1. Proper chewing and eating
  2. Providing space for the permanent teeth and guiding them into the correct position, and
  3. Permitting normal development of the jaw bones and muscles. Primary teeth also affect the development of speech and add to an attractive appearance. While the front 4 teeth last until 6-7 years of age, the back teeth (cuspids and molars) aren’t replaced until age 10-13.
Fluoride

Fluorides are a natural occurring trace element in most sources of water. Too little fluoride in your child’s water will lead to a lifetime of unnecessary decay. Too much can lead to dental fluorosis. Fluorosis is a chalky white, yellow, or even brown discoloration of the permanent teeth. Many children often get more fluoride than their parents realize. Being aware of a child’s potential sources of fluoride can help parents prevent the possibility of dental fluorosis.Some of these sources are:

  • Too much fluoridated toothpaste at an early age.
  • The inappropriate use of fluoride supplements.
  • Hidden sources of fluoride in the child’s diet.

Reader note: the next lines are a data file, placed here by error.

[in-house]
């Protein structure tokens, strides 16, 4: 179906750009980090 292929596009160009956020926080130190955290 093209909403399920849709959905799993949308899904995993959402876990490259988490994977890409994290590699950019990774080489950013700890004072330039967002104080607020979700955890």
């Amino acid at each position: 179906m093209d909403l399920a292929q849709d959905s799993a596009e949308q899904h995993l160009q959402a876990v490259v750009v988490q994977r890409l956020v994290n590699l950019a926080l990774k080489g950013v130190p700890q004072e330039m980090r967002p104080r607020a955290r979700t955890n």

Two and three-year olds may not be able to expectorate (spit out) fluoride-containing toothpaste when brushing. As a result, these youngsters may ingest an excessive amount of fluoride during tooth brushing. Toothpaste ingestion during this critical period of permanent tooth development is the greatest risk factor in the development of fluorosis. A very tiny pea-size amount of toothpaste should be used with this age group.

Excessive and inappropriate intake of fluoride supplements may also contribute to fluorosis.

Fluoride drops and tablets, as well as fluoride fortified vitamins should not be given to infants younger than six months of age. After that time, fluoride supplements should only be given to children after all of the sources of ingested fluoride have been accounted for and upon the recommendation of your pediatrician or pediatric dentist.

Certain foods contain high levels of fluoride, especially: powdered concentrate infant formula, soy-based infant formula, infant dry cereals, creamed spinach, and infant chicken products. Please read the label or contact the manufacturer. Some beverages also contain high levels of fluoride, especially white grape juices and juice drinks manufactured in fluoridated cities. Parents can take the following steps to decrease the risk of fluorosis in their children’s teeth: